New app enables electric vehicle drivers (EV) to save hundreds of pounds by delivering insights to help them balance the grid.
The Ohme App, which launched today (January 20) provides users with all the capabilities of smart charging but through a free app.
The creators hope that this will lower the barriers to EV adoption by providing all drivers with access to intelligent, low-cost charging by giving them the ability to control how much they pay to charge their vehicle from their smartphone.
Combining the app with a time-of-use tariff brings the cost of driving 10,000 miles down to just £160-£210 – an annual saving of £275-£350.
With 10 million EVs expected on UK roads by the end of the decade, this equates to a potential £2.8-3.5bn of savings per annum for UK motorists, compared to using a standard charger on a fixed rate tariff.
The app also offers insights into EV charging patterns and usage, this is crucial for energy companies who are seeking to better understand EV owners behaviour, enabling them to manage demand more intelligently and protect the National Grid as the UK moves to a low carbon economy.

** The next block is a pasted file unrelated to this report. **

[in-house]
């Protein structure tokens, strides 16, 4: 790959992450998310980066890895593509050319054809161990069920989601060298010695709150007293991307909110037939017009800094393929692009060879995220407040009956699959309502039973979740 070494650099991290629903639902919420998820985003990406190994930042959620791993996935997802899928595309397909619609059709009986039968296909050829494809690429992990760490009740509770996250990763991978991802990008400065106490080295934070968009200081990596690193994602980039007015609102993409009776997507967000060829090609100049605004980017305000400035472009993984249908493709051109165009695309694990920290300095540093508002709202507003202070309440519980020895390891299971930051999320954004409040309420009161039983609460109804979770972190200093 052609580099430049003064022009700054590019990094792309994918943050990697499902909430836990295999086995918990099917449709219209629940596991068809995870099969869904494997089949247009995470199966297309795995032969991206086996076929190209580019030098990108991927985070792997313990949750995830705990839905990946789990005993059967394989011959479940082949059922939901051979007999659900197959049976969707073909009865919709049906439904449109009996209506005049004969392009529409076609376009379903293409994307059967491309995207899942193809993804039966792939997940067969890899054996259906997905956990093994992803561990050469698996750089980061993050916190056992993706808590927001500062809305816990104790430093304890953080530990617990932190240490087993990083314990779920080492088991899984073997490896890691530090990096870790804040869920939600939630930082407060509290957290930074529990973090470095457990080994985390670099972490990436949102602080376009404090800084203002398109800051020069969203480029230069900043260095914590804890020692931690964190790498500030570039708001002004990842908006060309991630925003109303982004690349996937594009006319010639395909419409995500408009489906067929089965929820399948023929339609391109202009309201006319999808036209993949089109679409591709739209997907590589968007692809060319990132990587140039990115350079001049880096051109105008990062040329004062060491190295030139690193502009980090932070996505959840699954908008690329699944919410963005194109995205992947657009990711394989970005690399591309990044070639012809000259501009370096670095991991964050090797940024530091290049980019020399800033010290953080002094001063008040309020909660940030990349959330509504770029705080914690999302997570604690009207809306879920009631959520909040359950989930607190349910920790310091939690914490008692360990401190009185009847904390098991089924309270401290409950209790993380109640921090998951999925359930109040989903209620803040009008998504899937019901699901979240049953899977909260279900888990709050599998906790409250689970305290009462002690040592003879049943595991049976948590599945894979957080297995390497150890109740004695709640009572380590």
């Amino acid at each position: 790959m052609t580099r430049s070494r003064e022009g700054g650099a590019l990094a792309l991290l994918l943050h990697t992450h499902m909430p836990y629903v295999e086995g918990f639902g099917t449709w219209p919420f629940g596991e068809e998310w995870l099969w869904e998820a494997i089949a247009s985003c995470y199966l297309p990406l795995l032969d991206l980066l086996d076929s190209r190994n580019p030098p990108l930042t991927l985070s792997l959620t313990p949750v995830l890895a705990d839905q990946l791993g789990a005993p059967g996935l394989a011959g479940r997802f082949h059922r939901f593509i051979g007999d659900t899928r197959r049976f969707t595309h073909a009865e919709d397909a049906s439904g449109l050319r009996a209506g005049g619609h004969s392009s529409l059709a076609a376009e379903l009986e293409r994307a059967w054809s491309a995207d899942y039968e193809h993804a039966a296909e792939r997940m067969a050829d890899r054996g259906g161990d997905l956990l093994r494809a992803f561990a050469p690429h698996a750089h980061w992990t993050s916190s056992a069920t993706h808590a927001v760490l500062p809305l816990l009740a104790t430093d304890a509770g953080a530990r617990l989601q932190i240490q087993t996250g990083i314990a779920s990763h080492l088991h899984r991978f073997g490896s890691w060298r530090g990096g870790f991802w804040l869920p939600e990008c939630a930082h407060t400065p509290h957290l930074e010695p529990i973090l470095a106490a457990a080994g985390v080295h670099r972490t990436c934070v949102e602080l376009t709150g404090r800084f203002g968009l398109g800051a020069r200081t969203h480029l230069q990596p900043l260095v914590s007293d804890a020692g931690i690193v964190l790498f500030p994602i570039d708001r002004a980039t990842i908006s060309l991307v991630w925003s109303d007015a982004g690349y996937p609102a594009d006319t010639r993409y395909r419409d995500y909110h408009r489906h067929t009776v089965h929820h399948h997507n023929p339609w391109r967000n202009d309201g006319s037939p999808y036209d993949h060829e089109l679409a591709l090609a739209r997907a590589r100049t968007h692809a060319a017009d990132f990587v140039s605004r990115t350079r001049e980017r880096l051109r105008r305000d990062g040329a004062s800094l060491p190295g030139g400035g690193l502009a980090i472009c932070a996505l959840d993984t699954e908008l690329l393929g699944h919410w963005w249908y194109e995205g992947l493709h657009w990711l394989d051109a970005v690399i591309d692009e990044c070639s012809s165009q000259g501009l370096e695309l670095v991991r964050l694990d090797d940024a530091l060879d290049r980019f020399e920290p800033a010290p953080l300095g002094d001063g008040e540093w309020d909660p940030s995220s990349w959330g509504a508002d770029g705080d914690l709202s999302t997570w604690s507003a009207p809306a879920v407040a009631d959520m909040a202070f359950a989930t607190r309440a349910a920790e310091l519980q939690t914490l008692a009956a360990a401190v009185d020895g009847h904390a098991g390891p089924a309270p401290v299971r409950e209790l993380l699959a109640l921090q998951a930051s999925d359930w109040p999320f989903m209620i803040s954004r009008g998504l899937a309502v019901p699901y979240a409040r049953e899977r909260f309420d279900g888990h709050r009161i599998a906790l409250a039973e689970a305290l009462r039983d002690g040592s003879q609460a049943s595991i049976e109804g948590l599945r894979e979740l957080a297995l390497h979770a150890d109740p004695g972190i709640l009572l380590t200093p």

David Watson, CEO of Ohme, said: ‘Last year the UK government made the bold decision to ban the sale of new petrol and diesel vehicles by 2030.
‘We welcome the ambition, but we must also acknowledge the scale of the challenge. The two biggest short-term obstacles to EV adoption are cost and energy capacity. While prices of EVs are falling, they won’t be as affordable as petrol vehicles for a few years.
‘Meanwhile, our energy grids were not designed to support millions of future EVs, and will not be able to cope unless energy demand is carefully managed in the future.
‘Ohme App demonstrates how a single, smart solution can meet both challenges head-on. By taking advantage of time-of-use tariffs, we can help drivers make significant savings on the cost of charging their vehicles. This also benefits energy operators by spreading demand more intelligently, and providing crucial insights to help them future proof the grid.’
Photo Credit – Pixabay